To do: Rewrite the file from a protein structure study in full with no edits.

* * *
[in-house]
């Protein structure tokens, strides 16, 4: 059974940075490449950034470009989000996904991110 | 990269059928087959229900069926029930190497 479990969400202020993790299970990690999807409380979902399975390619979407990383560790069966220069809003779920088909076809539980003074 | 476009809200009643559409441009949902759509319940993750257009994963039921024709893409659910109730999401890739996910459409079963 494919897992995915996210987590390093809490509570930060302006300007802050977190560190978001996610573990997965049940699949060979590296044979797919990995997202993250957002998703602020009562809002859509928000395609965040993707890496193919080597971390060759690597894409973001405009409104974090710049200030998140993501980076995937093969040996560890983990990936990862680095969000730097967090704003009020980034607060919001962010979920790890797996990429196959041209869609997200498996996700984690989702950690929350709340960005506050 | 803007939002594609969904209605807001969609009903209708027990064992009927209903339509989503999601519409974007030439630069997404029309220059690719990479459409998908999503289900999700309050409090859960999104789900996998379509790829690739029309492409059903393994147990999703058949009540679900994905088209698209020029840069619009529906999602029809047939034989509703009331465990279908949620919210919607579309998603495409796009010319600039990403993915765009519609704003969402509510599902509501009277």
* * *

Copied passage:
[in-house]
């Protein structure tokens, strides 16, 4: 059974940075490449950034470009989000996904991110 | 990269059928087959229900069926029930190497 479990969400202020993790299970990690999807409380979902399975390619979407990383560790069966220069809003779920088909076809539980003074 | 476009809200009643559409441009949902759509319940993750257009994963039921024709893409659910109730999401890739996910459409079963 494919897992995915996210987590390093809490509570930060302006300007802050977190560190978001996610573990997965049940699949060979590296044979797919990995997202993250957002998703602020009562809002859509928000395609965040993707890496193919080597971390060759690597894409973001405009409104974090710049200030998140993501980076995937093969040996560890983990990936990862680095969000730097967090704003009020980034607060919001962010979920790890797996990429196959041209869609997200498996996700984690989702950690929350709340960005506050 | 803007939002594609969904209605807001969609009903209708027990064992009927209903339509989503999601519409974007030439630069997404029309220059690719990479459409998908999503289900999700309050409090859960999104789900996998379509790829690739029309492409059903393994147990999703058949009540679900994905088209698209020029840069619009529906999602029809047939034989509703009331465990279908949620919210919607579309998603495409796009010319600039990403993915765009519609704003969402509510599902509501009277």